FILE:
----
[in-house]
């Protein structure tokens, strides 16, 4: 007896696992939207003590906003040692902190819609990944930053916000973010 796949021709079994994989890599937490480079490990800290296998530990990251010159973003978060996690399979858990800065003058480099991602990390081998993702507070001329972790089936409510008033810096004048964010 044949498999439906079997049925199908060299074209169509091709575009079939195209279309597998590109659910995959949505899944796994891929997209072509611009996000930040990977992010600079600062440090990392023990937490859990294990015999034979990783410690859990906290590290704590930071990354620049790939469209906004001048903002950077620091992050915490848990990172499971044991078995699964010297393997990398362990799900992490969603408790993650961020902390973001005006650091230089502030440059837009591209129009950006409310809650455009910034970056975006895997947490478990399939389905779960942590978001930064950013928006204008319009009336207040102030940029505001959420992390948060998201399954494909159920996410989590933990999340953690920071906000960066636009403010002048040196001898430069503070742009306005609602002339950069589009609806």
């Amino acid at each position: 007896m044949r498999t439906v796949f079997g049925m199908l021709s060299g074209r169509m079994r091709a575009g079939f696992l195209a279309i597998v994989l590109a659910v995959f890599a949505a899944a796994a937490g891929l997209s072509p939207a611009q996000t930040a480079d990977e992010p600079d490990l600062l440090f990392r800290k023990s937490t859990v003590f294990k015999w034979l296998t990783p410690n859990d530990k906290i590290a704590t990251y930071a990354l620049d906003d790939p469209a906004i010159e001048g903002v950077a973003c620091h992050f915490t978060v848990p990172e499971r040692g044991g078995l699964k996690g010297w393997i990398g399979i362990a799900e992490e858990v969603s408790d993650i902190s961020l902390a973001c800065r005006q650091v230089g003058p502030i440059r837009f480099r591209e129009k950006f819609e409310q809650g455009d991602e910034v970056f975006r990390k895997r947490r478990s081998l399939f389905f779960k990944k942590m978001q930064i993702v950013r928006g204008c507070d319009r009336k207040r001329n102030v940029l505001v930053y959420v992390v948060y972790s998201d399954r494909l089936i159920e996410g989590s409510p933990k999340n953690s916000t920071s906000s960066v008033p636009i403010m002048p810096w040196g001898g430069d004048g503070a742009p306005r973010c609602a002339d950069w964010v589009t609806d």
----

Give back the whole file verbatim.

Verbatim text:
[in-house]
């Protein structure tokens, strides 16, 4: 007896696992939207003590906003040692902190819609990944930053916000973010 796949021709079994994989890599937490480079490990800290296998530990990251010159973003978060996690399979858990800065003058480099991602990390081998993702507070001329972790089936409510008033810096004048964010 044949498999439906079997049925199908060299074209169509091709575009079939195209279309597998590109659910995959949505899944796994891929997209072509611009996000930040990977992010600079600062440090990392023990937490859990294990015999034979990783410690859990906290590290704590930071990354620049790939469209906004001048903002950077620091992050915490848990990172499971044991078995699964010297393997990398362990799900992490969603408790993650961020902390973001005006650091230089502030440059837009591209129009950006409310809650455009910034970056975006895997947490478990399939389905779960942590978001930064950013928006204008319009009336207040102030940029505001959420992390948060998201399954494909159920996410989590933990999340953690920071906000960066636009403010002048040196001898430069503070742009306005609602002339950069589009609806």
């Amino acid at each position: 007896m044949r498999t439906v796949f079997g049925m199908l021709s060299g074209r169509m079994r091709a575009g079939f696992l195209a279309i597998v994989l590109a659910v995959f890599a949505a899944a796994a937490g891929l997209s072509p939207a611009q996000t930040a480079d990977e992010p600079d490990l600062l440090f990392r800290k023990s937490t859990v003590f294990k015999w034979l296998t990783p410690n859990d530990k906290i590290a704590t990251y930071a990354l620049d906003d790939p469209a906004i010159e001048g903002v950077a973003c620091h992050f915490t978060v848990p990172e499971r040692g044991g078995l699964k996690g010297w393997i990398g399979i362990a799900e992490e858990v969603s408790d993650i902190s961020l902390a973001c800065r005006q650091v230089g003058p502030i440059r837009f480099r591209e129009k950006f819609e409310q809650g455009d991602e910034v970056f975006r990390k895997r947490r478990s081998l399939f389905f779960k990944k942590m978001q930064i993702v950013r928006g204008c507070d319009r009336k207040r001329n102030v940029l505001v930053y959420v992390v948060y972790s998201d399954r494909l089936i159920e996410g989590s409510p933990k999340n953690s916000t920071s906000s960066v008033p636009i403010m002048p810096w040196g001898g430069d004048g503070a742009p306005r973010c609602a002339d950069w964010v589009t609806d």